The most fundamental step in learning and applying the leadership craft is learning to manage yourself.
As promised in An Overview of the Leadership Pipeline, I am facilitating a closer look at the journey through the leadership pipeline from Managing Self through Managing the entire Enterprise. The discussion is based loosely on the book: The Leadership Pipeline: How to build the Leadership Powered Company, by Ram Charan, Stephen Drotter and James Noel – and supplemented by personal experience.
I am not making this journey alone. Many current and former government leaders and thought leaders like Paul Alberti, Mark Hammer, Corey McCarren, Dannielle Blumenthal, Dave Bell, and you! are sharing wisdom along the way in these Blog posts and in discussions like Leadership Series: Tips for Managing Self. If this is your first read in this series, please consider looking at some of the other posts. They all work together & maybe something will stand out for you.
Before we can expect anyone to follow our lead, we must learn to manage ourselves. Not only does time management, prioritization and values increase in complexity with more scope and responsibility, but humans are really smart! If a “leader” is practicing the “do as I say, not as I do” method of leadership, others will pick up on that and soon be blowing holes in that leaders authority and credibility. People want authenticity & they want to know that their leader has their act together enough to really pay attention to other things.
Awareness of one’s position in a community and the effect of our own behavior on others is a good early indicator of leadership potential. When someone realizes that the way they behave has an effect on the mission and on others around them, it’s a magic moment. They chose to ignore it, to use it to be selfish, or to use it to become a role model and do good. I consider this a birth moment for leadership – that first choice. Careers can be built on this first choice.
Assuming a decision is made to use position and behavior to benefit others, the question of good, better, best is close behind. This can happen at any age, rank or station in life. What can I do to be the best I can be for myself, the organizations I am a part of, and the people around me?
A life of leadership is a life of service. In this first critical phase, we learn to serve ourselves so we can have enough capacity to serve others. Using the structure provided in The Leadership Pipeline book, here are the things an individual learning to manage themselves is focused on:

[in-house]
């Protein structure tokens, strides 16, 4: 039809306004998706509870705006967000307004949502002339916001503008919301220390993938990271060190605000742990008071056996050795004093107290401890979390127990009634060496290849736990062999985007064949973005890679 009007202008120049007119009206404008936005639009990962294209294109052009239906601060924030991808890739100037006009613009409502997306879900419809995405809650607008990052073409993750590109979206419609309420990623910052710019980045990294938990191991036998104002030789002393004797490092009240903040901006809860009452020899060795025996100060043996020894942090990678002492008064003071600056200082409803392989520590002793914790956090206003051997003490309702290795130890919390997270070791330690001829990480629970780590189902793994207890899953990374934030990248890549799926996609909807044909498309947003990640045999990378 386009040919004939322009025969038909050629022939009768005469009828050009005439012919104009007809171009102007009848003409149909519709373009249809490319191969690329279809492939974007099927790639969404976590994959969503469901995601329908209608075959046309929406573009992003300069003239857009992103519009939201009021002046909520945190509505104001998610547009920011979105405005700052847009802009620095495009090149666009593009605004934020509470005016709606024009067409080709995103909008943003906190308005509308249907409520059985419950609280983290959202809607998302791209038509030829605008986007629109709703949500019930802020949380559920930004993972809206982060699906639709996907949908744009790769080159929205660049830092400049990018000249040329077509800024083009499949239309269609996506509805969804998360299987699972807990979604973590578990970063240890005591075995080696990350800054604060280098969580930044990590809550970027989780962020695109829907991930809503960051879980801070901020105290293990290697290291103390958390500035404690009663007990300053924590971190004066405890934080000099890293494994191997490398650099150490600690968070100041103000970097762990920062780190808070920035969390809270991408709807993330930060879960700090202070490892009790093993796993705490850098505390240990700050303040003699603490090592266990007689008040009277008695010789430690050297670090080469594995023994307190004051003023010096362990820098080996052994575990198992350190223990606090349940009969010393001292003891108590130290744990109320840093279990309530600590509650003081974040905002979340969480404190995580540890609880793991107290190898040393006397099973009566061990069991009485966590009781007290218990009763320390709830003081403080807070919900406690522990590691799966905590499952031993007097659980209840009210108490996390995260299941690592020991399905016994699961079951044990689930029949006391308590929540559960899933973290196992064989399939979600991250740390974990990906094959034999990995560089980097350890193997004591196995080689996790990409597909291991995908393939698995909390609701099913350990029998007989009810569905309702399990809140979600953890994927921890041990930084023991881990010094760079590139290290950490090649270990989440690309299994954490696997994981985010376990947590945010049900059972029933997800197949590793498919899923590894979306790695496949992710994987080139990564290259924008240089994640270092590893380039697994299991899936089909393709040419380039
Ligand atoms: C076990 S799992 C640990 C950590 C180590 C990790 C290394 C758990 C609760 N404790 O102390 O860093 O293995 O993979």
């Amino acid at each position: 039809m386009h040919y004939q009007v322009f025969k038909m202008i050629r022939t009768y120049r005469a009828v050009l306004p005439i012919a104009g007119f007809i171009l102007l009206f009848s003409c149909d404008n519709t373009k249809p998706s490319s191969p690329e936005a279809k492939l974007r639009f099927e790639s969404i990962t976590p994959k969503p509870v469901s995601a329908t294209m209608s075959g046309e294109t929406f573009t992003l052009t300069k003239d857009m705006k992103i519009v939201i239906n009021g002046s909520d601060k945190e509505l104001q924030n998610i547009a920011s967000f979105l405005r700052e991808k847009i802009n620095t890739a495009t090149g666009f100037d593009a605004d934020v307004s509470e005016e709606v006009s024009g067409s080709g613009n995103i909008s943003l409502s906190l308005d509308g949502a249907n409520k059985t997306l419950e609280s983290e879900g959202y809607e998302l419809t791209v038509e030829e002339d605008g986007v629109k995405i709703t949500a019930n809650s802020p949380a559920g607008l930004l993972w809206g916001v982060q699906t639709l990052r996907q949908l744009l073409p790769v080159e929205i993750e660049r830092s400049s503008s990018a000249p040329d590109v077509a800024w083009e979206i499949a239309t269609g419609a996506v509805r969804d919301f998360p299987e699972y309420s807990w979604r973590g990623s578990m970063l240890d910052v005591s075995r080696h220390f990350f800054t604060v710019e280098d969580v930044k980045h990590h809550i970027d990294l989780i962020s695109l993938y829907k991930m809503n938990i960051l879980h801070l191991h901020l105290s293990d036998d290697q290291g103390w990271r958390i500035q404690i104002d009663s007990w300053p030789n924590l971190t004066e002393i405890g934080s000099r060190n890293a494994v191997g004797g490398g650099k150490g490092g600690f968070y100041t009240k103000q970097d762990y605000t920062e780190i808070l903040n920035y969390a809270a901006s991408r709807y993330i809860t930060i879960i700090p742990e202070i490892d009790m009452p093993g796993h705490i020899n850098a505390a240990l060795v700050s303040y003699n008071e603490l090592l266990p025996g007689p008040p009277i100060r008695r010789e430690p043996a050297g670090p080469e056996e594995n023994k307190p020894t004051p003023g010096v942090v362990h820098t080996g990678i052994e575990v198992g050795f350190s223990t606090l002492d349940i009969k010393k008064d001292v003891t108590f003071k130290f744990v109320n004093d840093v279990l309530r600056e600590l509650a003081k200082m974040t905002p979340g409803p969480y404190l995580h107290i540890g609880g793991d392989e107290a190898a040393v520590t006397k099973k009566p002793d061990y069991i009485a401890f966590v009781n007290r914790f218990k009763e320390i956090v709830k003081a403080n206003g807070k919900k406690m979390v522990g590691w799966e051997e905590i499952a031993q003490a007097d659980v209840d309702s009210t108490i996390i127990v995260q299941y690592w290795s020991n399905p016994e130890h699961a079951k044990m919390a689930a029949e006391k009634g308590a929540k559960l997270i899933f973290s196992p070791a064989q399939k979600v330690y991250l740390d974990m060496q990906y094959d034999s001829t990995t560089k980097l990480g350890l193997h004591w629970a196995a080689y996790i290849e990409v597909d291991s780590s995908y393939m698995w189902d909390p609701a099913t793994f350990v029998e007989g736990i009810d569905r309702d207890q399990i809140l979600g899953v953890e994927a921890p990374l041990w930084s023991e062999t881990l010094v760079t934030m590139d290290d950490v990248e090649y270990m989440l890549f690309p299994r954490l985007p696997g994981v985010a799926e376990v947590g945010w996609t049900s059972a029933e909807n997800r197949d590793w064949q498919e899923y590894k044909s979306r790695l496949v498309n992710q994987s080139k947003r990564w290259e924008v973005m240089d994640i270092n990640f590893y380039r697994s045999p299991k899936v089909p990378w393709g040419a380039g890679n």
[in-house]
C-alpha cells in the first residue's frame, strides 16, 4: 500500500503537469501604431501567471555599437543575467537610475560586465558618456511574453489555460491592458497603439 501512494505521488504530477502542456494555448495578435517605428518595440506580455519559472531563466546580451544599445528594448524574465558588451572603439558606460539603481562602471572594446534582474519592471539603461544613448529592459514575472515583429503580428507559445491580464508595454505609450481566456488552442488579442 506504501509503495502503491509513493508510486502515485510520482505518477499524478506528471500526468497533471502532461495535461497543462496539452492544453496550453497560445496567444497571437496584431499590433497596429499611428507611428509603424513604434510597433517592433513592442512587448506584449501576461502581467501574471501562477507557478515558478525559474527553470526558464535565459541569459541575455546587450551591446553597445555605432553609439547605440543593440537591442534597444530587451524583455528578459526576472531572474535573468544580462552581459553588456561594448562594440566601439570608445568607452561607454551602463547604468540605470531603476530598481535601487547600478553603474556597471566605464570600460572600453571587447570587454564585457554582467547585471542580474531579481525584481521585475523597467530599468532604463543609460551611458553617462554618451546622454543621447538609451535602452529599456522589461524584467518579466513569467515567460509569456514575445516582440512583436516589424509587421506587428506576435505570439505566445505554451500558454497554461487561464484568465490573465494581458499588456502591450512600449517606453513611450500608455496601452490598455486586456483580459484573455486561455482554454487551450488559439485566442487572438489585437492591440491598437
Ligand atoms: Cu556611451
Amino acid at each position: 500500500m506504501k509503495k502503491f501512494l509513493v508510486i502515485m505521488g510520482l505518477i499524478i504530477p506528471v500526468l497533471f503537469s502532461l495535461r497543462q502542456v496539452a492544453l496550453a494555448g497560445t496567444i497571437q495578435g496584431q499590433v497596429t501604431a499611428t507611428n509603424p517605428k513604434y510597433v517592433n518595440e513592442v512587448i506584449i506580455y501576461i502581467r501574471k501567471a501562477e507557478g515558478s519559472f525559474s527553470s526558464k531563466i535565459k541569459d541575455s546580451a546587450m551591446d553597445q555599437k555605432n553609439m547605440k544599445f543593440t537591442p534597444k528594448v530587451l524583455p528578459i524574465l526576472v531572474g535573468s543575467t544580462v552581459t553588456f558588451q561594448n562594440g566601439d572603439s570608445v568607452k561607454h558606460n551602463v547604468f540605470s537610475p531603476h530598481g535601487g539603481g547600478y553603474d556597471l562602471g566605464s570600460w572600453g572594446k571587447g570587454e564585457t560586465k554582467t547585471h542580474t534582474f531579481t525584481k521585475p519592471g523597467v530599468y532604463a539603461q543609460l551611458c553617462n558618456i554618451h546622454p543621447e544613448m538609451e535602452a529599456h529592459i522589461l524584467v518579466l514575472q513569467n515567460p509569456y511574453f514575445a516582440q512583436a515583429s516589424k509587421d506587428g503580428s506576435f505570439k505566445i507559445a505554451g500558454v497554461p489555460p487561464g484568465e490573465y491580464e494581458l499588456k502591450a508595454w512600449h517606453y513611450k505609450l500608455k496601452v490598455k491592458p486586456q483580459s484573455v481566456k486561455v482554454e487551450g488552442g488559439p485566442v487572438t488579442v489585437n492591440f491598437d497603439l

- Technical or professional proficiency
- Team play
- Relationship building for personal benefits, personal results
- Using company tools, processes, and procedures
- Daily discipline – arrival, departure
- Meet personal due dates for projects – usually short term for managing own time
- Getting results through personal proficiency
- High-quality technical and professional work
- Accept the companies values
In addition to the framework offered by the book, I would add a few from my own experience.
- Standing up for yourself in a way that is proactive and confident
- Giving yourself a break.
- Balancing work and play
- Listening to yourself. Keep a journal if it helps
- Smiling – even when you don’t want to
- Overcoming fear
- Accepting reward
- Accepting criticism
- Charity / Giving
- Be okay when someone else gets rewarded – even if it was for something you did
- Spreading gossip or slander is not okay
- Integrity is what happens when no one else is looking
- Be prepared
- Be generous
Learning to Manage Self is never a finished process. We will learn how to manage ourselves in different settings, at different ages, and with different life objectives in mind. Each time you or your environment changes, you will be asking yourself how best to manage yourself – even if you become the president of the United States.
Sometimes you’ll get it right. Other times, you’ll fall flat on your face – which brings me to one of my favorite skills when it comes to managing self: Allowing yourself to make mistakes and learn from them. It’s the journey, not any one destination that is most important.
For other posts in this series, see:
- An Overview of the Leadership Pipeline
- The First Gate in the Leadership Pipeline: Managing Self
- The Second Gate in the Leadership Pipeline: Managing Others
- The Third Gate in the Leadership Pipeline: Managing Managers
- The Fourth Gate in the Leadership Pipeline: Managing a Function
- The Fifth Gate in the Leadership Pipeline: Managing a Business